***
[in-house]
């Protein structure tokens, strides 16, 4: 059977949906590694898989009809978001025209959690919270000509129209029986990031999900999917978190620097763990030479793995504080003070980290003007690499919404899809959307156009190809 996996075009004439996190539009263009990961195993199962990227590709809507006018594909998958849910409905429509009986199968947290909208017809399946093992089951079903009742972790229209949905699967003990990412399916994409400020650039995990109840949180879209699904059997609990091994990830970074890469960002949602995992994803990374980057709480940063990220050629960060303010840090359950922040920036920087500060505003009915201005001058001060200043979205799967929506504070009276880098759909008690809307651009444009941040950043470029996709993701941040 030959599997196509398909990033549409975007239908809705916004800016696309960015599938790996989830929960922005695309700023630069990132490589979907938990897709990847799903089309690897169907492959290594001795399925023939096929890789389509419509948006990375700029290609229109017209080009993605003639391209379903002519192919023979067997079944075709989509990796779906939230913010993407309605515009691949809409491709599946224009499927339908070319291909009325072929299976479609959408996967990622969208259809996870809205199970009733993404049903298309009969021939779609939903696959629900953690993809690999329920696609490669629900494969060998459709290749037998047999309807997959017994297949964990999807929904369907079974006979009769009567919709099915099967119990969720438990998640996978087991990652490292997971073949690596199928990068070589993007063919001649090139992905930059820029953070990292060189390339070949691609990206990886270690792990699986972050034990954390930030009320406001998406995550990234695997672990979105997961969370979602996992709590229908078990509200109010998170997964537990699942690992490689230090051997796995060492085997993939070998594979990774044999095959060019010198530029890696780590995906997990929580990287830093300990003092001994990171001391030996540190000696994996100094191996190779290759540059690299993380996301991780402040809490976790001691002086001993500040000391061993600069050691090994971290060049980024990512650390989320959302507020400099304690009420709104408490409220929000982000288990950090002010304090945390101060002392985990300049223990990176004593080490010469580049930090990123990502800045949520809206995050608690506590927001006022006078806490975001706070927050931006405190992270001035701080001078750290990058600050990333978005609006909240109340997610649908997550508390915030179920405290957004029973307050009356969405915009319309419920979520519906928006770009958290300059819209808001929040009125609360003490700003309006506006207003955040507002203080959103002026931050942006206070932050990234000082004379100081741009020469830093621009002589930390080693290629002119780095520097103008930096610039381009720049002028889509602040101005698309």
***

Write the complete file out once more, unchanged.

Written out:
[in-house]
């Protein structure tokens, strides 16, 4: 059977949906590694898989009809978001025209959690919270000509129209029986990031999900999917978190620097763990030479793995504080003070980290003007690499919404899809959307156009190809 996996075009004439996190539009263009990961195993199962990227590709809507006018594909998958849910409905429509009986199968947290909208017809399946093992089951079903009742972790229209949905699967003990990412399916994409400020650039995990109840949180879209699904059997609990091994990830970074890469960002949602995992994803990374980057709480940063990220050629960060303010840090359950922040920036920087500060505003009915201005001058001060200043979205799967929506504070009276880098759909008690809307651009444009941040950043470029996709993701941040 030959599997196509398909990033549409975007239908809705916004800016696309960015599938790996989830929960922005695309700023630069990132490589979907938990897709990847799903089309690897169907492959290594001795399925023939096929890789389509419509948006990375700029290609229109017209080009993605003639391209379903002519192919023979067997079944075709989509990796779906939230913010993407309605515009691949809409491709599946224009499927339908070319291909009325072929299976479609959408996967990622969208259809996870809205199970009733993404049903298309009969021939779609939903696959629900953690993809690999329920696609490669629900494969060998459709290749037998047999309807997959017994297949964990999807929904369907079974006979009769009567919709099915099967119990969720438990998640996978087991990652490292997971073949690596199928990068070589993007063919001649090139992905930059820029953070990292060189390339070949691609990206990886270690792990699986972050034990954390930030009320406001998406995550990234695997672990979105997961969370979602996992709590229908078990509200109010998170997964537990699942690992490689230090051997796995060492085997993939070998594979990774044999095959060019010198530029890696780590995906997990929580990287830093300990003092001994990171001391030996540190000696994996100094191996190779290759540059690299993380996301991780402040809490976790001691002086001993500040000391061993600069050691090994971290060049980024990512650390989320959302507020400099304690009420709104408490409220929000982000288990950090002010304090945390101060002392985990300049223990990176004593080490010469580049930090990123990502800045949520809206995050608690506590927001006022006078806490975001706070927050931006405190992270001035701080001078750290990058600050990333978005609006909240109340997610649908997550508390915030179920405290957004029973307050009356969405915009319309419920979520519906928006770009958290300059819209808001929040009125609360003490700003309006506006207003955040507002203080959103002026931050942006206070932050990234000082004379100081741009020469830093621009002589930390080693290629002119780095520097103008930096610039381009720049002028889509602040101005698309």